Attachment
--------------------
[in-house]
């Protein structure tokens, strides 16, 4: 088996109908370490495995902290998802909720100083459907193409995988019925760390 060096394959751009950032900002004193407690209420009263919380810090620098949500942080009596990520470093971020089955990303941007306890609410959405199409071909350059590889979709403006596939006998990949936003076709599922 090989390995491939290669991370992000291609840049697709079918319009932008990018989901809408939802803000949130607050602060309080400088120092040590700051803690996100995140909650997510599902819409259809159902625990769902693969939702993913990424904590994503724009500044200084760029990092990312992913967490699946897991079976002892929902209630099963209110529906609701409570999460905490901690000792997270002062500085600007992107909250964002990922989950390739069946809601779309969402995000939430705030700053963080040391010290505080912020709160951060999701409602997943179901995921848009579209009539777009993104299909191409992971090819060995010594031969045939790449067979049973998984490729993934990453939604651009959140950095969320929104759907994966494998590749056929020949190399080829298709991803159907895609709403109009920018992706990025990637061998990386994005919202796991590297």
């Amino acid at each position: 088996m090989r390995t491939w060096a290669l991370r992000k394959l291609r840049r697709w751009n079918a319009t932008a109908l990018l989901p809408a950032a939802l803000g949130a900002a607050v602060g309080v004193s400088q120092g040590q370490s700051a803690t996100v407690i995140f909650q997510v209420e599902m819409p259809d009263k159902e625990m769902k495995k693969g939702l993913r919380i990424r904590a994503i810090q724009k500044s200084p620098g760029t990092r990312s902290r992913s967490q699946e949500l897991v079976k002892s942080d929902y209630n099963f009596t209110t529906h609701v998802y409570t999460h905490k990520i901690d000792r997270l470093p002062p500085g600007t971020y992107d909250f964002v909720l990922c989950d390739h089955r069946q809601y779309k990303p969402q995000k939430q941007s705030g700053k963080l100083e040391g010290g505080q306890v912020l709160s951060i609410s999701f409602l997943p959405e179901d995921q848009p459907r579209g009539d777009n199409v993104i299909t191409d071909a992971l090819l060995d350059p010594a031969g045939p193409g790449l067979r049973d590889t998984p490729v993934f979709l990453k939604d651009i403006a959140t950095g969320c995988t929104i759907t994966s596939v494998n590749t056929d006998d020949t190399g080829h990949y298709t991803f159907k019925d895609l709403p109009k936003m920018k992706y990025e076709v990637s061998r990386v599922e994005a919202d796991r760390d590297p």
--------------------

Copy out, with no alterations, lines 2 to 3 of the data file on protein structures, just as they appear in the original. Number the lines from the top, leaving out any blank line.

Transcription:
């Protein structure tokens, strides 16, 4: 088996109908370490495995902290998802909720100083459907193409995988019925760390 060096394959751009950032900002004193407690209420009263919380810090620098949500942080009596990520470093971020089955990303941007306890609410959405199409071909350059590889979709403006596939006998990949936003076709599922 090989390995491939290669991370992000291609840049697709079918319009932008990018989901809408939802803000949130607050602060309080400088120092040590700051803690996100995140909650997510599902819409259809159902625990769902693969939702993913990424904590994503724009500044200084760029990092990312992913967490699946897991079976002892929902209630099963209110529906609701409570999460905490901690000792997270002062500085600007992107909250964002990922989950390739069946809601779309969402995000939430705030700053963080040391010290505080912020709160951060999701409602997943179901995921848009579209009539777009993104299909191409992971090819060995010594031969045939790449067979049973998984490729993934990453939604651009959140950095969320929104759907994966494998590749056929020949190399080829298709991803159907895609709403109009920018992706990025990637061998990386994005919202796991590297």
């Amino acid at each position: 088996m090989r390995t491939w060096a290669l991370r992000k394959l291609r840049r697709w751009n079918a319009t932008a109908l990018l989901p809408a950032a939802l803000g949130a900002a607050v602060g309080v004193s400088q120092g040590q370490s700051a803690t996100v407690i995140f909650q997510v209420e599902m819409p259809d009263k159902e625990m769902k495995k693969g939702l993913r919380i990424r904590a994503i810090q724009k500044s200084p620098g760029t990092r990312s902290r992913s967490q699946e949500l897991v079976k002892s942080d929902y209630n099963f009596t209110t529906h609701v998802y409570t999460h905490k990520i901690d000792r997270l470093p002062p500085g600007t971020y992107d909250f964002v909720l990922c989950d390739h089955r069946q809601y779309k990303p969402q995000k939430q941007s705030g700053k963080l100083e040391g010290g505080q306890v912020l709160s951060i609410s999701f409602l997943p959405e179901d995921q848009p459907r579209g009539d777009n199409v993104i299909t191409d071909a992971l090819l060995d350059p010594a031969g045939p193409g790449l067979r049973d590889t998984p490729v993934f979709l990453k939604d651009i403006a959140t950095g969320c995988t929104i759907t994966s596939v494998n590749t056929d006998d020949t190399g080829h990949y298709t991803f159907k019925d895609l709403p109009k936003m920018k992706y990025e076709v990637s061998r990386v599922e994005a919202d796991r760390d590297p």